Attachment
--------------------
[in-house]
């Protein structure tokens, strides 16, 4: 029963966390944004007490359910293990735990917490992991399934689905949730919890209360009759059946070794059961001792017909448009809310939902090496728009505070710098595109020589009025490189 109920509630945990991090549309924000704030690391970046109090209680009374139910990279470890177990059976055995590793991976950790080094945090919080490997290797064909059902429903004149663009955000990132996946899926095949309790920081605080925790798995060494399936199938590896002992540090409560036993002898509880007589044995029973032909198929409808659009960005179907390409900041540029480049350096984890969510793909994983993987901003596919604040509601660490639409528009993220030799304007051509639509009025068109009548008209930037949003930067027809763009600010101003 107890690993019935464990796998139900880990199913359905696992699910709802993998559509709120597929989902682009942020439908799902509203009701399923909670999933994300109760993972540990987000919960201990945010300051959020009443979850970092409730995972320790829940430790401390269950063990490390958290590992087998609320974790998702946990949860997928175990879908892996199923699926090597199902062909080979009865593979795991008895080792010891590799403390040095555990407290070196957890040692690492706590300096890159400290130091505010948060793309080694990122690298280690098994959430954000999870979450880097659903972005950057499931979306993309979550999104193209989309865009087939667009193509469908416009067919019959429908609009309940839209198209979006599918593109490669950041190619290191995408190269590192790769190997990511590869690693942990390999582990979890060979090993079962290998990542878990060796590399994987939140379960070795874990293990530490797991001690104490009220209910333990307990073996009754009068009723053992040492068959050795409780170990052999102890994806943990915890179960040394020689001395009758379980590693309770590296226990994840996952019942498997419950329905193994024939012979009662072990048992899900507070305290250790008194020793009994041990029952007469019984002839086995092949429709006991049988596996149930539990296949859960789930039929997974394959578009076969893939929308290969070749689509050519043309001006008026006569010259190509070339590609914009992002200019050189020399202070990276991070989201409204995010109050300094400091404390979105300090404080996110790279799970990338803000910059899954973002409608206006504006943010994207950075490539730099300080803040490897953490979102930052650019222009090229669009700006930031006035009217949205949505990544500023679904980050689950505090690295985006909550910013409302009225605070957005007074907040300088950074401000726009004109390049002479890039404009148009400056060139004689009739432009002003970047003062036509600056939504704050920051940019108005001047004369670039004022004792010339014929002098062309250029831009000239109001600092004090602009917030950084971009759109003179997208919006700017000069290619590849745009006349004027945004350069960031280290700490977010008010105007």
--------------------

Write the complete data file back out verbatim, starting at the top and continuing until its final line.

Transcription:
[in-house]
């Protein structure tokens, strides 16, 4: 029963966390944004007490359910293990735990917490992991399934689905949730919890209360009759059946070794059961001792017909448009809310939902090496728009505070710098595109020589009025490189 109920509630945990991090549309924000704030690391970046109090209680009374139910990279470890177990059976055995590793991976950790080094945090919080490997290797064909059902429903004149663009955000990132996946899926095949309790920081605080925790798995060494399936199938590896002992540090409560036993002898509880007589044995029973032909198929409808659009960005179907390409900041540029480049350096984890969510793909994983993987901003596919604040509601660490639409528009993220030799304007051509639509009025068109009548008209930037949003930067027809763009600010101003 107890690993019935464990796998139900880990199913359905696992699910709802993998559509709120597929989902682009942020439908799902509203009701399923909670999933994300109760993972540990987000919960201990945010300051959020009443979850970092409730995972320790829940430790401390269950063990490390958290590992087998609320974790998702946990949860997928175990879908892996199923699926090597199902062909080979009865593979795991008895080792010891590799403390040095555990407290070196957890040692690492706590300096890159400290130091505010948060793309080694990122690298280690098994959430954000999870979450880097659903972005950057499931979306993309979550999104193209989309865009087939667009193509469908416009067919019959429908609009309940839209198209979006599918593109490669950041190619290191995408190269590192790769190997990511590869690693942990390999582990979890060979090993079962290998990542878990060796590399994987939140379960070795874990293990530490797991001690104490009220209910333990307990073996009754009068009723053992040492068959050795409780170990052999102890994806943990915890179960040394020689001395009758379980590693309770590296226990994840996952019942498997419950329905193994024939012979009662072990048992899900507070305290250790008194020793009994041990029952007469019984002839086995092949429709006991049988596996149930539990296949859960789930039929997974394959578009076969893939929308290969070749689509050519043309001006008026006569010259190509070339590609914009992002200019050189020399202070990276991070989201409204995010109050300094400091404390979105300090404080996110790279799970990338803000910059899954973002409608206006504006943010994207950075490539730099300080803040490897953490979102930052650019222009090229669009700006930031006035009217949205949505990544500023679904980050689950505090690295985006909550910013409302009225605070957005007074907040300088950074401000726009004109390049002479890039404009148009400056060139004689009739432009002003970047003062036509600056939504704050920051940019108005001047004369670039004022004792010339014929002098062309250029831009000239109001600092004090602009917030950084971009759109003179997208919006700017000069290619590849745009006349004027945004350069960031280290700490977010008010105007």